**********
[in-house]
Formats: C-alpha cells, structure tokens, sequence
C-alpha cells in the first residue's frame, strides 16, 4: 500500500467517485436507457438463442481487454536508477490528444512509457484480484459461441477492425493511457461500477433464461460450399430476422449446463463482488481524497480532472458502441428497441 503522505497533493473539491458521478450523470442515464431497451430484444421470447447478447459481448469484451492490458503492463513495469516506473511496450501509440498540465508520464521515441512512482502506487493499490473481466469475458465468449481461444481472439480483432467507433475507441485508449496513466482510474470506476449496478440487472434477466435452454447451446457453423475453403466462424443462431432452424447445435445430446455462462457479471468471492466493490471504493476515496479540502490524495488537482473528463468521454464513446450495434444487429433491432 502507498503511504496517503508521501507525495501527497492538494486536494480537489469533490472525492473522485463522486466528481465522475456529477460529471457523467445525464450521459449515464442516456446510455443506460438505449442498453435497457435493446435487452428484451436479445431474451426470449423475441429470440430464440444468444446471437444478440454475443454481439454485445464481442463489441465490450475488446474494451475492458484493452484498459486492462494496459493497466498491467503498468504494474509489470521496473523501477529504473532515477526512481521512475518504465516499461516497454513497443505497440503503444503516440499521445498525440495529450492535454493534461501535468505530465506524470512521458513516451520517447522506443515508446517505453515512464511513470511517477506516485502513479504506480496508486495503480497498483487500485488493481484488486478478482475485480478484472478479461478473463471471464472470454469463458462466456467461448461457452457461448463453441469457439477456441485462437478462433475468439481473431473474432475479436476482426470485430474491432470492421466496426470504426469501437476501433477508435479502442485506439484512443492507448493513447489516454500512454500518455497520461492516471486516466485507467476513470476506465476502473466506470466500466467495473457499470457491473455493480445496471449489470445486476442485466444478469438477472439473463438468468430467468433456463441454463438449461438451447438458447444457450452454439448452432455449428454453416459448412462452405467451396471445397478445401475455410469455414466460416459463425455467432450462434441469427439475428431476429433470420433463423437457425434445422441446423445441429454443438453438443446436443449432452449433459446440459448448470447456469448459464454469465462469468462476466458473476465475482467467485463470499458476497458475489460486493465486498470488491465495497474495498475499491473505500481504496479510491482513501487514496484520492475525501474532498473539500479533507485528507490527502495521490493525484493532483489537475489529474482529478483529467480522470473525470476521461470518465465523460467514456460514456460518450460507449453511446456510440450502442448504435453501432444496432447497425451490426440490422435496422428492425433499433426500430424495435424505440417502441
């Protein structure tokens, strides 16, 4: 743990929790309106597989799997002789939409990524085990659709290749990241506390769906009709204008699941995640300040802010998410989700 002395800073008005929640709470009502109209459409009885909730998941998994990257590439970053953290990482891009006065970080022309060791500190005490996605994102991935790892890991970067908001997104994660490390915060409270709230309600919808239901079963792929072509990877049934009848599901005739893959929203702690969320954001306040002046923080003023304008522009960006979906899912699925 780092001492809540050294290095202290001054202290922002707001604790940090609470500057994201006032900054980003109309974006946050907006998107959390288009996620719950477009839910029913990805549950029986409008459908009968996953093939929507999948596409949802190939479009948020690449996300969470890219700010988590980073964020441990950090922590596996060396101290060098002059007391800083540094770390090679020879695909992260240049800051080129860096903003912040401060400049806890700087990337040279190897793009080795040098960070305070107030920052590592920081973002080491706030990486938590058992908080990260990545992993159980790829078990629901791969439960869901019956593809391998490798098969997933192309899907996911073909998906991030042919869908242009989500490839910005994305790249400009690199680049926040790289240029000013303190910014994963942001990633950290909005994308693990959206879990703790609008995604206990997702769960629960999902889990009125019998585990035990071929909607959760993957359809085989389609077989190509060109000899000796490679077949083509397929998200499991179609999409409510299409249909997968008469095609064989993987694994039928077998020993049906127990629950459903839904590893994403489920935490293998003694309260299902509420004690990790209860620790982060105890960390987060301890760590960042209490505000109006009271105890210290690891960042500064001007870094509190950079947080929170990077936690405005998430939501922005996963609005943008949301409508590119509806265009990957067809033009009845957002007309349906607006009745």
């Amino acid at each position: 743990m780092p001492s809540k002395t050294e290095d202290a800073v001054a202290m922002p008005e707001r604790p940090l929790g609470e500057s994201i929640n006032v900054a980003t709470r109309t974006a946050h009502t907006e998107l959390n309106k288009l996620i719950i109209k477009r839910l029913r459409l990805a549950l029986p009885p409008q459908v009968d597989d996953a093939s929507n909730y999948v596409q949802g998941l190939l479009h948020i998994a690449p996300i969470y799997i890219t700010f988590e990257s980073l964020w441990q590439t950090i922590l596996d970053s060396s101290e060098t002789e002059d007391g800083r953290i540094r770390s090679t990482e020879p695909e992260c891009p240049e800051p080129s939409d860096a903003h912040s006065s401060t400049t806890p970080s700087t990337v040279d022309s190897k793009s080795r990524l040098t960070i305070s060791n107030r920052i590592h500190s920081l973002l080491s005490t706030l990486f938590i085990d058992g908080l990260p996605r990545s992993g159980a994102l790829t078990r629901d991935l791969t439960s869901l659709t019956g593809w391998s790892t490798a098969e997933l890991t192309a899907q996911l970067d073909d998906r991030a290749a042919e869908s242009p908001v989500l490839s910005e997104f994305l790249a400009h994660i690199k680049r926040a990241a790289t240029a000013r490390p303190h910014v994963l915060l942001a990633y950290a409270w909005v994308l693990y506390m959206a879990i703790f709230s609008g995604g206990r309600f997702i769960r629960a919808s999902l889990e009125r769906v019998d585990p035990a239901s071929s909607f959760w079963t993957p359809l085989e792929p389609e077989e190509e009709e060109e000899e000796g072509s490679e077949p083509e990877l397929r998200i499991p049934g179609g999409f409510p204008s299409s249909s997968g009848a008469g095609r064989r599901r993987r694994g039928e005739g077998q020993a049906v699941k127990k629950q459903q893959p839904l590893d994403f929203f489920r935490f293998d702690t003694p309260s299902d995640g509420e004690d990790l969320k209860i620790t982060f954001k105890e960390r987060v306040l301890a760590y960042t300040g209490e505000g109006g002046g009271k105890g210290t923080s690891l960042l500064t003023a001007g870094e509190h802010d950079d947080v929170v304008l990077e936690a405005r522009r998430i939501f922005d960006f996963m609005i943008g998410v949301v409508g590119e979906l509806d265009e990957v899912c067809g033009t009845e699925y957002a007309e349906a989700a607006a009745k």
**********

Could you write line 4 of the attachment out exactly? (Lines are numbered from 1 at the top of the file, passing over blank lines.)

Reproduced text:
């Protein structure tokens, strides 16, 4: 743990929790309106597989799997002789939409990524085990659709290749990241506390769906009709204008699941995640300040802010998410989700 002395800073008005929640709470009502109209459409009885909730998941998994990257590439970053953290990482891009006065970080022309060791500190005490996605994102991935790892890991970067908001997104994660490390915060409270709230309600919808239901079963792929072509990877049934009848599901005739893959929203702690969320954001306040002046923080003023304008522009960006979906899912699925 780092001492809540050294290095202290001054202290922002707001604790940090609470500057994201006032900054980003109309974006946050907006998107959390288009996620719950477009839910029913990805549950029986409008459908009968996953093939929507999948596409949802190939479009948020690449996300969470890219700010988590980073964020441990950090922590596996060396101290060098002059007391800083540094770390090679020879695909992260240049800051080129860096903003912040401060400049806890700087990337040279190897793009080795040098960070305070107030920052590592920081973002080491706030990486938590058992908080990260990545992993159980790829078990629901791969439960869901019956593809391998490798098969997933192309899907996911073909998906991030042919869908242009989500490839910005994305790249400009690199680049926040790289240029000013303190910014994963942001990633950290909005994308693990959206879990703790609008995604206990997702769960629960999902889990009125019998585990035990071929909607959760993957359809085989389609077989190509060109000899000796490679077949083509397929998200499991179609999409409510299409249909997968008469095609064989993987694994039928077998020993049906127990629950459903839904590893994403489920935490293998003694309260299902509420004690990790209860620790982060105890960390987060301890760590960042209490505000109006009271105890210290690891960042500064001007870094509190950079947080929170990077936690405005998430939501922005996963609005943008949301409508590119509806265009990957067809033009009845957002007309349906607006009745």